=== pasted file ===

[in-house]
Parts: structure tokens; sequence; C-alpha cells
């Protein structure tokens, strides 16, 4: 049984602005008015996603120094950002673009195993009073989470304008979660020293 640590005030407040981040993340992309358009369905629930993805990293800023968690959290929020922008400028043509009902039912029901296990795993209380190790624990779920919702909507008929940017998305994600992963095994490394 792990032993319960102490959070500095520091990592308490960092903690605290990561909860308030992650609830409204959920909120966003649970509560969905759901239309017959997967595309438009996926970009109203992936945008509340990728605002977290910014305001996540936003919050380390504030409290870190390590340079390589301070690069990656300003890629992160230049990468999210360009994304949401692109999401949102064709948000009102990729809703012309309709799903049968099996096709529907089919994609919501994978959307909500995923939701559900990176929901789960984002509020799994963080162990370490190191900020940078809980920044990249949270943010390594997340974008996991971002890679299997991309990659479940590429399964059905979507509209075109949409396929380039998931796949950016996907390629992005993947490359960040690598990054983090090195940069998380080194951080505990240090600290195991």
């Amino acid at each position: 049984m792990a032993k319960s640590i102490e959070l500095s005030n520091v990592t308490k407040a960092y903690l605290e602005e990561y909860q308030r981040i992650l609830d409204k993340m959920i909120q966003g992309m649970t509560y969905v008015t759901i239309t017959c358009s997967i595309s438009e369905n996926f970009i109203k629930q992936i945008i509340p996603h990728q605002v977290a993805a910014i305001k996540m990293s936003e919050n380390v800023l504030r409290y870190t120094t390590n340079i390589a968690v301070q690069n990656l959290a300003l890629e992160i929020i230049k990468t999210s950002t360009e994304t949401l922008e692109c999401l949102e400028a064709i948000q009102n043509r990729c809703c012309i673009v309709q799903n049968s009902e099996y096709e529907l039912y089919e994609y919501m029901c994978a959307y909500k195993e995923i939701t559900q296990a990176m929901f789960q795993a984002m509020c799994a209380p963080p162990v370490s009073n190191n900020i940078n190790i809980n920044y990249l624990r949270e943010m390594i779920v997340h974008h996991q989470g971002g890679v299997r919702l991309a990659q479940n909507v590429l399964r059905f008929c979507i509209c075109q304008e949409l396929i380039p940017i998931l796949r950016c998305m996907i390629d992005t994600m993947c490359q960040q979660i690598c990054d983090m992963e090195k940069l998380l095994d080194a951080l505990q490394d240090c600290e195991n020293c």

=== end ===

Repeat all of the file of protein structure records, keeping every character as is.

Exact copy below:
[in-house]
Parts: structure tokens; sequence; C-alpha cells
């Protein structure tokens, strides 16, 4: 049984602005008015996603120094950002673009195993009073989470304008979660020293 640590005030407040981040993340992309358009369905629930993805990293800023968690959290929020922008400028043509009902039912029901296990795993209380190790624990779920919702909507008929940017998305994600992963095994490394 792990032993319960102490959070500095520091990592308490960092903690605290990561909860308030992650609830409204959920909120966003649970509560969905759901239309017959997967595309438009996926970009109203992936945008509340990728605002977290910014305001996540936003919050380390504030409290870190390590340079390589301070690069990656300003890629992160230049990468999210360009994304949401692109999401949102064709948000009102990729809703012309309709799903049968099996096709529907089919994609919501994978959307909500995923939701559900990176929901789960984002509020799994963080162990370490190191900020940078809980920044990249949270943010390594997340974008996991971002890679299997991309990659479940590429399964059905979507509209075109949409396929380039998931796949950016996907390629992005993947490359960040690598990054983090090195940069998380080194951080505990240090600290195991």
């Amino acid at each position: 049984m792990a032993k319960s640590i102490e959070l500095s005030n520091v990592t308490k407040a960092y903690l605290e602005e990561y909860q308030r981040i992650l609830d409204k993340m959920i909120q966003g992309m649970t509560y969905v008015t759901i239309t017959c358009s997967i595309s438009e369905n996926f970009i109203k629930q992936i945008i509340p996603h990728q605002v977290a993805a910014i305001k996540m990293s936003e919050n380390v800023l504030r409290y870190t120094t390590n340079i390589a968690v301070q690069n990656l959290a300003l890629e992160i929020i230049k990468t999210s950002t360009e994304t949401l922008e692109c999401l949102e400028a064709i948000q009102n043509r990729c809703c012309i673009v309709q799903n049968s009902e099996y096709e529907l039912y089919e994609y919501m029901c994978a959307y909500k195993e995923i939701t559900q296990a990176m929901f789960q795993a984002m509020c799994a209380p963080p162990v370490s009073n190191n900020i940078n190790i809980n920044y990249l624990r949270e943010m390594i779920v997340h974008h996991q989470g971002g890679v299997r919702l991309a990659q479940n909507v590429l399964r059905f008929c979507i509209c075109q304008e949409l396929i380039p940017i998931l796949r950016c998305m996907i390629d992005t994600m993947c490359q960040q979660i690598c990054d983090m992963e090195k940069l998380l095994d080194a951080l505990q490394d240090c600290e195991n020293c």